Environmental activists yesterday urged the government not to exclude scrap metal, including electrical and electronics equipment, from its definition of hazardous industrial waste, as this would allow its import into Taiwan.
The Environmental Protection Administration (EPA) is considering amending the Standards for Defining Hazardous Industrial Waste (有害事業廢棄物認定標準) to exclude 12 types of scrap metal — including wires, computers, household electronics, telecom products and printed circuit boards — and redefine them as general industrial waste, which are not banned from import into the nation, environmental advocates said.
Showing photographs taken years ago of waste circuit boards and wires piled up along the banks of the Erjen River (二仁溪), with hundreds of fish lying dead on sections of the river bank, the groups said they fear that once the standards are amended, the public would see a repetition of those horrific scenes of rivers polluted by toxic chemicals across the nation.
Homemakers United Foundation president Chen Man-li (陳曼麗) said 1,800 tonnes of domestic industrial waste are created each year, and while the EPA claims a high recycling rate of 82 percent, many toxic substances, such as furnace slag ashes, remain and pollute the environment.
“Don’t we have enough domestic industrial waste to worry about?” Chen asked.
“The public is now worried about the safety of adulterated edible oil products, but the pollution from recycling these scrap metals may affect an even bigger portion of our living environment,” she said.
Tainan Community University Research and Development Association director Huang Huan-chang (黃煥彰) said since the early 1970s, the scrap metal recycling industry by the Erjen River has already caused irreversible heavy pollution to the air, water and soil, from the burning of plastic parts and pickling metal with strong liquid acid to extract precious metals.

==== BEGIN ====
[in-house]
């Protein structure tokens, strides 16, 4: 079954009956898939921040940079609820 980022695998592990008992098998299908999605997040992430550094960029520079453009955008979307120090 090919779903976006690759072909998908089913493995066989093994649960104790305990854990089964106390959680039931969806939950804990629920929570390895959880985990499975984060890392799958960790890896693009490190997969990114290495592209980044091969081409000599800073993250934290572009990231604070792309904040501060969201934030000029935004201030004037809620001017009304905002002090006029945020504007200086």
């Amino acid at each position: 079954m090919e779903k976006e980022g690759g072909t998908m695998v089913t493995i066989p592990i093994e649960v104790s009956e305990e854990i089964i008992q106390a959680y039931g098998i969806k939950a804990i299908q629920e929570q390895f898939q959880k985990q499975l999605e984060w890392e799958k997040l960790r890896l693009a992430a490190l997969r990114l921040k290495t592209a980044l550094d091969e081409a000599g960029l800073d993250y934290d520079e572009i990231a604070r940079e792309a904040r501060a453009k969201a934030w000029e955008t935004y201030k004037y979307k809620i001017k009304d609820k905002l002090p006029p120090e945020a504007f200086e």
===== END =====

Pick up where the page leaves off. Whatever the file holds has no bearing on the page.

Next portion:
He said that the high level of dioxins in the air and heavy metal contamination in the water and soil near the Erjen River led a Canadian researcher to define the area as “unsuitable for living” in 1983. The pollution was finally halted by the government, which spent up to NT$4.2 billion (US$142.5 million) for river remediation over the past two to three decades.
Taiwan Watch Institute director Herlin Hsieh (謝和霖) said many of the waste electronic products contain brominated flame retardant, which may release highly toxic polybrominated dibenzo-p-dioxins and dibenzofurans when burned and are endocrine disrupting chemicals that may affect the brain.
“The main objective of the Basel Convention on the Control of Transboundary Movements of Hazardous Wastes and their Disposal is to restrict transboundary movements of hazardous wastes,” Huang said.
“Taiwan is a small island that cannot afford to become a hazardous waste treatment center for other countries,” Huang said.
In response, EPA Department of Waste Management director Wu Tien-chi (吳天基) said that while the nation lacks resources, it is an electronics export-oriented economy.
To vertically integrate the industry from manufacturing to consumption to recycling, the EPA is considering allowing the import of scrap metal to aid the development of the recycling industry.
Recycling companies will be required to report their treatment process, and the remaining waste substances will be disposed of using legal facilities, he added.
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